It is the case that during complex cases, the aggregated impact of physical, emotional and psychological harm may result in the patient and or family being considered too vulnerable for further information or that their emotional state renders them temporarily vulnerable. In such circumstances, it is considered prudent to consider discretionary decision-making within their statutory duty as this may alleviate further harm. This is in essence a reciprocal duty of candour, proactively protecting the patient and family until such times as they have suitably recovered, to receive the information.

If discretion has been exercised by the statutory body, with proper recording of such decision-making, including rationale for doing so, there should be further written acknowledgement of the fact that patient care was not adversely impacted and that as soon as is reasonably practicable the patient and/or their family should be advised accordingly. This will have the further safeguard of ensuring corporate knowledge among clinicians resulting in the development of corporate memory and resultant corporate approach to duty of candour, with due regard to the respect for their patient and their rights.

Discussion

Since 2018, the Queen Elizabeth University Hospital and Royal Hospital for Children in Glasgow have been ensconced in a developing crisis, attracting media and political attention, ward closures, and numerous independent and internal investigations as to the cause of numerous outbreaks. Indeed, public anxiety has increased resulting in Crown and Procurator Fiscal Service initiating inquiries into deaths within a healthcare setting, a public inquiry under the Inquiries Act 2005 with wide-reaching terms of reference and an independent case note review of 85 patients from the haemato-oncology ward will be undertaken. A documentary on national television exposed identified risks. Lack of management and oversight and internal conflict have impacted on the levels of public confidence and increased anxiety. The aggregated impact on an already vulnerable patient group is enormous, impacting further on their emotional, physical and psychological well-being. Trust between the patients/families and the health board is further eroded making the need for more effective use of duty of candour and effective communication even more crucial.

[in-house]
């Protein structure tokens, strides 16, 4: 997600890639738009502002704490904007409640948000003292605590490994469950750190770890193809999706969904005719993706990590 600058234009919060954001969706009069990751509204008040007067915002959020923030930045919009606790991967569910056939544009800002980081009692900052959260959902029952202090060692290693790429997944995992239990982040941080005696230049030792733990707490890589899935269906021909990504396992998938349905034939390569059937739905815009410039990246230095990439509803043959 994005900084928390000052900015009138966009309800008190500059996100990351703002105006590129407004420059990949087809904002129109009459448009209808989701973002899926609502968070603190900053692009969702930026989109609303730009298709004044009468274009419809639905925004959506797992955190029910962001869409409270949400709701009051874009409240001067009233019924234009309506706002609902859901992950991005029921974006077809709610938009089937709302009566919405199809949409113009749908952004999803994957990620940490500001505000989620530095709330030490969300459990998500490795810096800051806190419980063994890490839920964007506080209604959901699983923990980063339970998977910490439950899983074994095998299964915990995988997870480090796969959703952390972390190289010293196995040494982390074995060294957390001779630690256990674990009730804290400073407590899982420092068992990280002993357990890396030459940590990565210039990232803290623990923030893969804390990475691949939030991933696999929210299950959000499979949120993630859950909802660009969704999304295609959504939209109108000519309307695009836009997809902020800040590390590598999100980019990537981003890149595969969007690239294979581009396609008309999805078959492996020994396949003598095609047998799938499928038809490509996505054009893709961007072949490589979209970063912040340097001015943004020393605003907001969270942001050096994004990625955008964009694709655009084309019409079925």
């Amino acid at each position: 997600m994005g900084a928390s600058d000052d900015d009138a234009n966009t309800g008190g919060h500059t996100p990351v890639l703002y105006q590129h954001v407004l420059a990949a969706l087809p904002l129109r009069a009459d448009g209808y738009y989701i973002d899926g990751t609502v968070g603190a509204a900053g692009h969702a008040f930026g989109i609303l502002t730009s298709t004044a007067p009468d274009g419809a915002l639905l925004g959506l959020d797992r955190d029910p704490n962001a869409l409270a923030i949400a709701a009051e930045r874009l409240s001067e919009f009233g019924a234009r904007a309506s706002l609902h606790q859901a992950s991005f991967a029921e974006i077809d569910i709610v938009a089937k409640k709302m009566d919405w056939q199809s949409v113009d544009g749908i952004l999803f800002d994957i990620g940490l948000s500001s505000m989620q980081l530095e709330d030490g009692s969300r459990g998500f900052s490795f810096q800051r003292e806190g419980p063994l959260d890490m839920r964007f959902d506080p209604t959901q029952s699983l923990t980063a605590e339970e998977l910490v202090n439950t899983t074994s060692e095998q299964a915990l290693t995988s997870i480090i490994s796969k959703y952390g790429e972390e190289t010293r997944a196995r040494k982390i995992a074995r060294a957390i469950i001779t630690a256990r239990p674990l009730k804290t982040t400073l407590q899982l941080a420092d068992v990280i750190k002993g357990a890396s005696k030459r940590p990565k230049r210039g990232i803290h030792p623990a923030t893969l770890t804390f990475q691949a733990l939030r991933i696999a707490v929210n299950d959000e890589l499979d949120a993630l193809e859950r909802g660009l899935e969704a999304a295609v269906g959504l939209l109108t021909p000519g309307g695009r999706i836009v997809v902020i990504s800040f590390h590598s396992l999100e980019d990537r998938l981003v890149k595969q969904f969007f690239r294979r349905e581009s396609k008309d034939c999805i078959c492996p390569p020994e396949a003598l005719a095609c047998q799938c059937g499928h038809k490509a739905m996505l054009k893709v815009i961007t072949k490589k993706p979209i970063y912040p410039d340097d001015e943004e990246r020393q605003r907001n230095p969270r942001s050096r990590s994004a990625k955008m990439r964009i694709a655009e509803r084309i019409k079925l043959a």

Duty of candour in relation to infection control incidents is new and evolving, and we were unable to find any published literature in this area. However, much can be learnt and applied from other areas of medicine and there are similarities to our experience. One such example is the cervical check audit in Southern Ireland whereby 208 women with cervical cancer had original smear tests that were inaccurately reported as ‘all clear’.6 Initially these audit results were used for education and training purposes until the Health and Safety Executive requested that audit results should be passed to the women involved. Much debate took place as to whose responsibility it was to inform the affected women, with eventually letters being sent to relevant clinicians looking after the patients. What ensued was a chaotic and hurried approach influenced by politics and media. Some women were in the unfortunate position of finding out via the media, others described insensitive conversations with clinicians and a lack of confidence arose between women and the clinicians involved in their treatment. This incident highlights the counterproductive effects of inadequate communication and transparency, and demonstrates how these can lead to erosion of confidence and a breakdown in trust.

In 2020, an NHS trust in England became the first to be fined for failed duty of candour in relation to an elderly patient who died following a perforated oesophagus during endoscopy.7 A lengthy time to respond and a poorly worded apology transpired between family members and the organisation.

In our incident, there was significant impact on patients and families having been, displaced from the bespoke wards, created to cater for their complex clinical care, deprived of the support of peer group relations such as those provided through the likes of Teenage Cancer Trust. How has the impact on those vulnerable children been measured and how could the duty of candour have more effectively been discharged through recognising the unique circumstances of this outbreak?